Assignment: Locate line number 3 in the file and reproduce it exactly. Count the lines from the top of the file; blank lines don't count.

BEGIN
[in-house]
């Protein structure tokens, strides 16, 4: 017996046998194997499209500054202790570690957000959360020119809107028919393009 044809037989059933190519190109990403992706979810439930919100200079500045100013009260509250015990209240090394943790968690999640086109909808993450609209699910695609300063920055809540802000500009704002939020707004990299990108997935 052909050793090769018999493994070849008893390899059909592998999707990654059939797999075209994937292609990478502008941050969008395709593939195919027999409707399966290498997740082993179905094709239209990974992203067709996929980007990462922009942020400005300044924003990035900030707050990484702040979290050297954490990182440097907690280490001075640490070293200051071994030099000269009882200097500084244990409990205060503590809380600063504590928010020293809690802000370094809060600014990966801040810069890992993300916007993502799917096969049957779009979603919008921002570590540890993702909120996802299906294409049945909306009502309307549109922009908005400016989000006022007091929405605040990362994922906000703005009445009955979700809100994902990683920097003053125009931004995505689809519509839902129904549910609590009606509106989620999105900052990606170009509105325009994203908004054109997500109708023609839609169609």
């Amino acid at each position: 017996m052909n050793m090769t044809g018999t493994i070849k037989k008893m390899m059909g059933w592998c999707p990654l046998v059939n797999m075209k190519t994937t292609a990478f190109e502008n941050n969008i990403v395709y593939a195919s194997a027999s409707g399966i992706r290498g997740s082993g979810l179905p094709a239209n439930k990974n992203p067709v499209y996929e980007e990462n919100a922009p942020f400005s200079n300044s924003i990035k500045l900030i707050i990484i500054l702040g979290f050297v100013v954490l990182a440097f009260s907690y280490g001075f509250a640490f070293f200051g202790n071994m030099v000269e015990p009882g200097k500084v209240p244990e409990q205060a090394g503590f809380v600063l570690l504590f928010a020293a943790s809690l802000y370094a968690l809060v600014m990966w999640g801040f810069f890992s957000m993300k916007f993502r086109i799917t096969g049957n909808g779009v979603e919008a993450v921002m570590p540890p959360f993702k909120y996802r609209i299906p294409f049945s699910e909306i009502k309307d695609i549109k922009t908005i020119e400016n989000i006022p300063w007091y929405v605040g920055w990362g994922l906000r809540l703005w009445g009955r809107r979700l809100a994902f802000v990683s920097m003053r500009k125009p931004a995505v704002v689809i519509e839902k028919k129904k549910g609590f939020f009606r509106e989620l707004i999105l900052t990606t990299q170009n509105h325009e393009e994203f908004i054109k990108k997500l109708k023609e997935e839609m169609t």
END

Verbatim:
């Amino acid at each position: 017996m052909n050793m090769t044809g018999t493994i070849k037989k008893m390899m059909g059933w592998c999707p990654l046998v059939n797999m075209k190519t994937t292609a990478f190109e502008n941050n969008i990403v395709y593939a195919s194997a027999s409707g399966i992706r290498g997740s082993g979810l179905p094709a239209n439930k990974n992203p067709v499209y996929e980007e990462n919100a922009p942020f400005s200079n300044s924003i990035k500045l900030i707050i990484i500054l702040g979290f050297v100013v954490l990182a440097f009260s907690y280490g001075f509250a640490f070293f200051g202790n071994m030099v000269e015990p009882g200097k500084v209240p244990e409990q205060a090394g503590f809380v600063l570690l504590f928010a020293a943790s809690l802000y370094a968690l809060v600014m990966w999640g801040f810069f890992s957000m993300k916007f993502r086109i799917t096969g049957n909808g779009v979603e919008a993450v921002m570590p540890p959360f993702k909120y996802r609209i299906p294409f049945s699910e909306i009502k309307d695609i549109k922009t908005i020119e400016n989000i006022p300063w007091y929405v605040g920055w990362g994922l906000r809540l703005w009445g009955r809107r979700l809100a994902f802000v990683s920097m003053r500009k125009p931004a995505v704002v689809i519509e839902k028919k129904k549910g609590f939020f009606r509106e989620l707004i999105l900052t990606t990299q170009n509105h325009e393009e994203f908004i054109k990108k997500l109708k023609e997935e839609m169609t």